RODEZ, France (AP) Peter Sagan might be the unluckiest rider at the Tour de France. ''So close yet so far'' could be his nickname.
With a few more pumps on his pedals, a few more ounces of speed and power, the spunky Slovakian could have won four stages by now.
Instead, he has four second places.
He blamed only himself for the latest addition Friday to his unwanted collection. In a man-to-man duel on an uphill final sprint against Greg van Avermaet, Sagan mistimed his finish, easing up just a fraction too early against the Belgian rider who pushed to the very end.
''My stupid mistake,'' said the Tinkoff-Saxo rider.
Chris Froome was faultless. Again. Another stage down, another step closer to sipping champagne on the Champs-Elysees for the race leader.
''Just happy to tick that day off. One day closer to Paris now,'' he said.
For most of the flat-to-hilly Stage 13 from Muret deep in southern France, six low-placed riders rode in a breakaway at the front of the race. None were a threat for the podium in Paris. The closest to Froome, Cyril Gautier, was more than an hour behind him in the overall standings. So Froome and the main pack happily let the escape get away, hoping instead for a breather on the 198-kilometer (123-mile) trek after three grueling days of climbing in the Pyrenees and under unrelenting sun that melted tarmac.
Riding past plantations of yellow sunflowers and golden fields of harvested wheat, the riders worked on staying hydrated as temperatures soared into the mid-30s Celsius (mid-90s Fahrenheit). A loss of concentration proved very painful for Jean-Christophe Peraud. Last year's runner-up suffered a nasty spill at speed on the flat, tearing strips of skin off his left leg and arms as he hit the deck hard and rolled several times. The French leader of the AG2R La Mondiale team gingerly picked himself up and remounted, gritting his teeth. A Tour doctor then patched him up on the move, wrapping his wounds in bandages as Peraud gripped the speeding medical car.
''When it's hot like that, you need a new bottle of water every 10-15 minutes,'' said Froome. ''It was tough.''
And it got tougher.
As the finish in Rodez drew close, the peloton woke from its slumber. Like mice trying to escape a hunting cat, the escapees rode furiously, eyeing the stage win in the town of 26,000 people. Their speciality dishes include aligot, a mix of melted cheese and mashed potato, and tripe.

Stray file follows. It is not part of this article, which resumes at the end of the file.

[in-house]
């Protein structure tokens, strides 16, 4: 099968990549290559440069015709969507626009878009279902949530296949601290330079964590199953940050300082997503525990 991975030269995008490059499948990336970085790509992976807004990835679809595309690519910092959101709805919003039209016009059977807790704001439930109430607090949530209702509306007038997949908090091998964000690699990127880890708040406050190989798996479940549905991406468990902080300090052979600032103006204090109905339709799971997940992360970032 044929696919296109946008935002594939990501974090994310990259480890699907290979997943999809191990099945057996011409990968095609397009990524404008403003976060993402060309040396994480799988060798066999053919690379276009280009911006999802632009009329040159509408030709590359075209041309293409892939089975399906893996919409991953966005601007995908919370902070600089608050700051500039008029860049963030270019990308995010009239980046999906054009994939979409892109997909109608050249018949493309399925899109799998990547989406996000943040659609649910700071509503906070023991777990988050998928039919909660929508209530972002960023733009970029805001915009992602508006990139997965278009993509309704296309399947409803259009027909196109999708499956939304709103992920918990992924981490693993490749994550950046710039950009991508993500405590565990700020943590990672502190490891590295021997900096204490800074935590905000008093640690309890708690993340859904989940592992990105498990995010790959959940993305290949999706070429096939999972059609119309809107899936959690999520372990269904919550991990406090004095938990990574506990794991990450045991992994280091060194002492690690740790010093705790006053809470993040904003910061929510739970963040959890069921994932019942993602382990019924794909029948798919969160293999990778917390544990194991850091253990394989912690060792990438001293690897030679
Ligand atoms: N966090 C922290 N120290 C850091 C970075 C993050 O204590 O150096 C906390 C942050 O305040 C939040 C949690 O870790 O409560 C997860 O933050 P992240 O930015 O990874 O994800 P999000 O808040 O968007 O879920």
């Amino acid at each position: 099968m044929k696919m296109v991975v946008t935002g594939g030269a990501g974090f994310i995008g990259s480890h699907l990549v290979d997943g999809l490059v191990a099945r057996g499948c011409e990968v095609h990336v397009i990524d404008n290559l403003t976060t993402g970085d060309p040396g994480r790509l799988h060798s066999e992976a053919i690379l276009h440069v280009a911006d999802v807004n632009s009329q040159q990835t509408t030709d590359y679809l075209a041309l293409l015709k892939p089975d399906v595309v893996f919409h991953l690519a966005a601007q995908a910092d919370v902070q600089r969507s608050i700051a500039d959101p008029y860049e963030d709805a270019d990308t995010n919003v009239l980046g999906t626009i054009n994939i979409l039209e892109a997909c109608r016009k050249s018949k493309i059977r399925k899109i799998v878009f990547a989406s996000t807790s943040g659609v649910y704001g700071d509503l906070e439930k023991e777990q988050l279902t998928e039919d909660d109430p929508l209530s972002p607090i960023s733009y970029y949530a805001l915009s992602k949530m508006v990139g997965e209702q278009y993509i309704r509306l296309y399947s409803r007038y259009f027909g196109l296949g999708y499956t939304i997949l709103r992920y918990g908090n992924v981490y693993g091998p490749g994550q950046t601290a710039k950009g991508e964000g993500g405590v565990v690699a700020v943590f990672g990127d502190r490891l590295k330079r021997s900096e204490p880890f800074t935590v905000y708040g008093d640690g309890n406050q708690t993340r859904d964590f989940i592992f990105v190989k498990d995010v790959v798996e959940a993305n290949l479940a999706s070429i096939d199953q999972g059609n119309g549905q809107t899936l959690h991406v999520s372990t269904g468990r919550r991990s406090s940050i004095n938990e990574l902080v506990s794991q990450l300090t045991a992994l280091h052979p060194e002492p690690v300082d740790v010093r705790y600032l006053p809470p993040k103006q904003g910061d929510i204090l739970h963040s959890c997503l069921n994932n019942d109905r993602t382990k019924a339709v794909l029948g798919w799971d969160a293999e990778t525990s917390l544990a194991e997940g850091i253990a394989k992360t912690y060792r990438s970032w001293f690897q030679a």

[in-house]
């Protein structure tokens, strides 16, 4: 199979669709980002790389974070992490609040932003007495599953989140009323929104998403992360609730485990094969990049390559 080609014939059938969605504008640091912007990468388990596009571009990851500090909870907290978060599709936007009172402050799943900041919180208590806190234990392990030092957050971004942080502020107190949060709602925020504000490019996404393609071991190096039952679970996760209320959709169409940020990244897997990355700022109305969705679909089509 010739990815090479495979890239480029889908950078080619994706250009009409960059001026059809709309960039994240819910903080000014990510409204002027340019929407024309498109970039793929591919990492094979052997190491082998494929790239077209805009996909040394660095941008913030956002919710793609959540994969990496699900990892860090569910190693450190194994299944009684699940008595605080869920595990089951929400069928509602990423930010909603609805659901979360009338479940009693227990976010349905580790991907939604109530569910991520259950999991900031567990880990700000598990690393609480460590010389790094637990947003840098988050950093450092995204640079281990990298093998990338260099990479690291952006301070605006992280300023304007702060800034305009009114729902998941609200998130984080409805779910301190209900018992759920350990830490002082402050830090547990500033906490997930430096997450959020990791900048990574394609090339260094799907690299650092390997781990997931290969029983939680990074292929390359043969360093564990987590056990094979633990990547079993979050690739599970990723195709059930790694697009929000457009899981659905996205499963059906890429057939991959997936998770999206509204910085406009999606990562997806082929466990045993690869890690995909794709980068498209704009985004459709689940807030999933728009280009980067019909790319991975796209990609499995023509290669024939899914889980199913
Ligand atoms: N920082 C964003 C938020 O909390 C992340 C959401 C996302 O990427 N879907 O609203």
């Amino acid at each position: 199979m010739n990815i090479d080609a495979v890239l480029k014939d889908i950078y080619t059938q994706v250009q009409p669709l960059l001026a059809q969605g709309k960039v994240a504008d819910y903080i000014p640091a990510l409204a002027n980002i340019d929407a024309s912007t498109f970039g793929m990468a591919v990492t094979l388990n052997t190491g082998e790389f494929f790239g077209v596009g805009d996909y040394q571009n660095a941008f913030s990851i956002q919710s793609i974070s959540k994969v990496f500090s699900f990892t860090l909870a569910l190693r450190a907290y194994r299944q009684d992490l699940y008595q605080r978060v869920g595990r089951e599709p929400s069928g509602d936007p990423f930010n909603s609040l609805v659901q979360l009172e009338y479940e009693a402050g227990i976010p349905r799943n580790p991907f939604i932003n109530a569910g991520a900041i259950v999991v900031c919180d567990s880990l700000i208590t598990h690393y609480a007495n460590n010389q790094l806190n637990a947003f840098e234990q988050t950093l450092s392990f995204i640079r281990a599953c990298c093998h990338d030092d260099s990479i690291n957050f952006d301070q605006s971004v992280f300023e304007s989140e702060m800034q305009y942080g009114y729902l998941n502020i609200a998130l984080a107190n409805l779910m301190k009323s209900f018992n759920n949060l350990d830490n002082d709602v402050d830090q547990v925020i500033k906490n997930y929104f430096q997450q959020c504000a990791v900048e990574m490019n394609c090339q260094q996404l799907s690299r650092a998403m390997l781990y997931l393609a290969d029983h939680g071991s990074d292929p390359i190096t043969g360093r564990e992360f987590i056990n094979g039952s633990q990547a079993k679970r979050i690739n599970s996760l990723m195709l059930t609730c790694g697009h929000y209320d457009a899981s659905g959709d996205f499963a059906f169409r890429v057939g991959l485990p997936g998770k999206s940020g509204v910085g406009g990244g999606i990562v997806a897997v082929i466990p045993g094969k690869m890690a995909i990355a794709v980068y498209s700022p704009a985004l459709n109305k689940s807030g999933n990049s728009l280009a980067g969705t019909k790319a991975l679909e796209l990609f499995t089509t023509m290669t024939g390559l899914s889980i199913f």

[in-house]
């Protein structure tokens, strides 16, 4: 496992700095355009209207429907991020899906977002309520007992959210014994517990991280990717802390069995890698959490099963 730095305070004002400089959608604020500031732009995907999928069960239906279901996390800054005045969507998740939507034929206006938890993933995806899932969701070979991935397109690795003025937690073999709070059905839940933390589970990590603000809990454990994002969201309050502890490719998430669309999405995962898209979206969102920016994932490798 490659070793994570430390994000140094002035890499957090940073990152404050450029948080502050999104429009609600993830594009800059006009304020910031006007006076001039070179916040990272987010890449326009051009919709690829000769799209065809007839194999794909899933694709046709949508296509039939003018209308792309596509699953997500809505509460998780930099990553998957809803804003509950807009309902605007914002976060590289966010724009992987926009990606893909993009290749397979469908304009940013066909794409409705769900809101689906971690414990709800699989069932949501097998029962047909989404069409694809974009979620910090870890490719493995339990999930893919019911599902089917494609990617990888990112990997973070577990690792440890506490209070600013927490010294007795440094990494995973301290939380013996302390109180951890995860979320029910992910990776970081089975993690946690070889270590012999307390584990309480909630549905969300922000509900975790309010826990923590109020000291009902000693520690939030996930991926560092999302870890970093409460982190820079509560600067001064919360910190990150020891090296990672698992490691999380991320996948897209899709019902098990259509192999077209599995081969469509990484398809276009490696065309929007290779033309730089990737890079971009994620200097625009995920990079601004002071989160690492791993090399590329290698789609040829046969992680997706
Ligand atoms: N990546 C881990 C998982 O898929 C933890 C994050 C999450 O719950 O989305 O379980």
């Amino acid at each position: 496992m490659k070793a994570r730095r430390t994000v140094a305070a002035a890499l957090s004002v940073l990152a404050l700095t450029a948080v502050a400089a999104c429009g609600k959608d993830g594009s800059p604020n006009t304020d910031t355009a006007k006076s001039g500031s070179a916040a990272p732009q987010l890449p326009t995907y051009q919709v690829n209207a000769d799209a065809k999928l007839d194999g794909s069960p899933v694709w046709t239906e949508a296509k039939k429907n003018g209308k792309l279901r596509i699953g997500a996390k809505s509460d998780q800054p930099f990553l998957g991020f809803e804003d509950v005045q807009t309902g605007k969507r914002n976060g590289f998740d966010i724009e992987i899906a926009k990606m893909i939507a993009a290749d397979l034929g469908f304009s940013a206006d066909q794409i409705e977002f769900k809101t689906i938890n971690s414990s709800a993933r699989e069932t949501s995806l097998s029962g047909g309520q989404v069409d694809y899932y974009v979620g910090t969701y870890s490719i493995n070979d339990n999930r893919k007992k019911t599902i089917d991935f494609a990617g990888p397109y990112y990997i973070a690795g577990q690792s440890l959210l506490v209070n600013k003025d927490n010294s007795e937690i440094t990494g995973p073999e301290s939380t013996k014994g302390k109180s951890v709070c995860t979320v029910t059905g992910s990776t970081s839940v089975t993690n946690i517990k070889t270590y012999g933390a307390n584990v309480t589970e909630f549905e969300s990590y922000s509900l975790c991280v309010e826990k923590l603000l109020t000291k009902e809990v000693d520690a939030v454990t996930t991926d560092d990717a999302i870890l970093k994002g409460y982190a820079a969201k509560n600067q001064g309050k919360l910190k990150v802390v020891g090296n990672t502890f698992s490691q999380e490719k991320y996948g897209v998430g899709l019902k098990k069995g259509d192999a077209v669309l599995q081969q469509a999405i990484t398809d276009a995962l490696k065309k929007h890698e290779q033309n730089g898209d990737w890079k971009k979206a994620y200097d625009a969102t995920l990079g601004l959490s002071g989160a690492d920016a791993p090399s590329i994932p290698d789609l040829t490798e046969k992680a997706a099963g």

The cat had other plans.
Riders took turns at the front of the peloton to pile on speed. The gap melted like ice cream. With 7 kilometers (4 miles) to ride, it had shrunk from minutes to 40 seconds. It was clear this would be agonizingly close.
The pack caught its prey inside the last kilometer (half-mile), swallowing up the last three escapees. That was when van Avermaet and Sagan pounced, surging ahead, two powerful riders competing for one prize.
The 30-year-old Belgian made the top 10 on five previous stages. Not bad, but no cigar. As well as second places on Stages 2, 5 and 6, 25-year-old Sagan also placed third twice. Both were ravenous to win.
Van Avermaet, it turned out, just a fraction more so.
Sensing a rider - he didn't know it was Sagan - on his wheel, he emptied his tank. Sagan, sprinting behind, off his saddle, sat back down just a tad too early.
''Incredible,'' said van Avermaet, who rides for the BMC team.
''I was dead, really dead,'' he said. ''I thought I'd caught second. I pushed for the line and was so happy he didn't overtake me.''
Sagan glowered at a reporter who asked how it felt to be second again. He is the most consistent sprinter of this Tour, wearing the green jersey awarded for that quality. But he last won a stage in 2013. He won three the year before that.
''I'm very angry and disappointed,'' Sagan said. ''I sat down and all the pain comes. Bad.''
The cat-mouse chase killed Froome's hopes for an uneventful day. The British leader of the Sky team and his closest podium challengers threw themselves into the final sprint because they didn't want to lose time, even just a few seconds, to each other. Mission accomplished. Froome's lead remains unchanged, with Tejay van Garderen of BMC still 2 minutes, 52 seconds back and Nairo Quintana third, still 3:09 back.
''What started off as quite an easy steady stage turned crazy by the end,'' Froome said. ''The guys started panicking that they weren't going to catch the breakaway.''
He is bracing for more hostilities on the short but very sharp uphill finish of Saturday's Stage 14 at Mende.
''I'm in a great position,'' he said. ''But far from over.''